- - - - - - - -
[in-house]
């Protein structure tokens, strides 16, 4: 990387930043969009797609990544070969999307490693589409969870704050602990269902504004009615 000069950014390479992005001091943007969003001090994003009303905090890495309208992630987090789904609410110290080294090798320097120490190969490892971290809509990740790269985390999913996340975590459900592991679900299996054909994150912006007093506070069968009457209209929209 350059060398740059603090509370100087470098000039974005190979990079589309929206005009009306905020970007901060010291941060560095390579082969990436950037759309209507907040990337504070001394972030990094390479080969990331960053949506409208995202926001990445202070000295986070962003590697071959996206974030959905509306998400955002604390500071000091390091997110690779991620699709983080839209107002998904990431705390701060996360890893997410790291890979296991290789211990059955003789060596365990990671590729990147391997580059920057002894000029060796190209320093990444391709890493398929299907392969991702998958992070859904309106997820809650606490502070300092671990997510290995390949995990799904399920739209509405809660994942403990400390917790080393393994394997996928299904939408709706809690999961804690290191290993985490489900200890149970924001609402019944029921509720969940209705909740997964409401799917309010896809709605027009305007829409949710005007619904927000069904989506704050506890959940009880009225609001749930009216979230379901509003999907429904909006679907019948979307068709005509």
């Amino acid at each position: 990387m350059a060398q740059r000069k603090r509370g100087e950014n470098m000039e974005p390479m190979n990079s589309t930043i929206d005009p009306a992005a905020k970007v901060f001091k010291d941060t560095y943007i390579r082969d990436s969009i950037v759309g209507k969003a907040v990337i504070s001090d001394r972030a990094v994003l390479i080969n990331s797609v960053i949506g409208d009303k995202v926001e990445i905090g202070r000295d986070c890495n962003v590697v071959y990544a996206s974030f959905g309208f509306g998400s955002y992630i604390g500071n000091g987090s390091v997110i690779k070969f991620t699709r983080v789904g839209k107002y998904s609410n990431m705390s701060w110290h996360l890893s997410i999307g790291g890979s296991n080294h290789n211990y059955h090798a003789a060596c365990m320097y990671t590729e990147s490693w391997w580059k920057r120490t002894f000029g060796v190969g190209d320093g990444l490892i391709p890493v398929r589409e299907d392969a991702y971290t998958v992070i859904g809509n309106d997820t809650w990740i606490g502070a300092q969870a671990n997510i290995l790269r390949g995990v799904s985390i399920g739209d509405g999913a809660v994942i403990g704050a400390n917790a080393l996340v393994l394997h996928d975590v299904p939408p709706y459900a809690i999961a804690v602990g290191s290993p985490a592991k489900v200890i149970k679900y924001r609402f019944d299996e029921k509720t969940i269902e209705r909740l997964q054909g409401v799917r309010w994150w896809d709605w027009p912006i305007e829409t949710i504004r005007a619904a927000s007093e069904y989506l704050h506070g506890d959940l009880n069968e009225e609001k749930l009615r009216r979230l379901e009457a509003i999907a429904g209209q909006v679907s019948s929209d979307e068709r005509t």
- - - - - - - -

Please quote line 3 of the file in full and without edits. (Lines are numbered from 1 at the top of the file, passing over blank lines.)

């Amino acid at each position: 990387m350059a060398q740059r000069k603090r509370g100087e950014n470098m000039e974005p390479m190979n990079s589309t930043i929206d005009p009306a992005a905020k970007v901060f001091k010291d941060t560095y943007i390579r082969d990436s969009i950037v759309g209507k969003a907040v990337i504070s001090d001394r972030a990094v994003l390479i080969n990331s797609v960053i949506g409208d009303k995202v926001e990445i905090g202070r000295d986070c890495n962003v590697v071959y990544a996206s974030f959905g309208f509306g998400s955002y992630i604390g500071n000091g987090s390091v997110i690779k070969f991620t699709r983080v789904g839209k107002y998904s609410n990431m705390s701060w110290h996360l890893s997410i999307g790291g890979s296991n080294h290789n211990y059955h090798a003789a060596c365990m320097y990671t590729e990147s490693w391997w580059k920057r120490t002894f000029g060796v190969g190209d320093g990444l490892i391709p890493v398929r589409e299907d392969a991702y971290t998958v992070i859904g809509n309106d997820t809650w990740i606490g502070a300092q969870a671990n997510i290995l790269r390949g995990v799904s985390i399920g739209d509405g999913a809660v994942i403990g704050a400390n917790a080393l996340v393994l394997h996928d975590v299904p939408p709706y459900a809690i999961a804690v602990g290191s290993p985490a592991k489900v200890i149970k679900y924001r609402f019944d299996e029921k509720t969940i269902e209705r909740l997964q054909g409401v799917r309010w994150w896809d709605w027009p912006i305007e829409t949710i504004r005007a619904a927000s007093e069904y989506l704050h506070g506890d959940l009880n069968e009225e609001k749930l009615r009216r979230l379901e009457a509003i999907a429904g209209q909006v679907s019948s929209d979307e068709r005509t």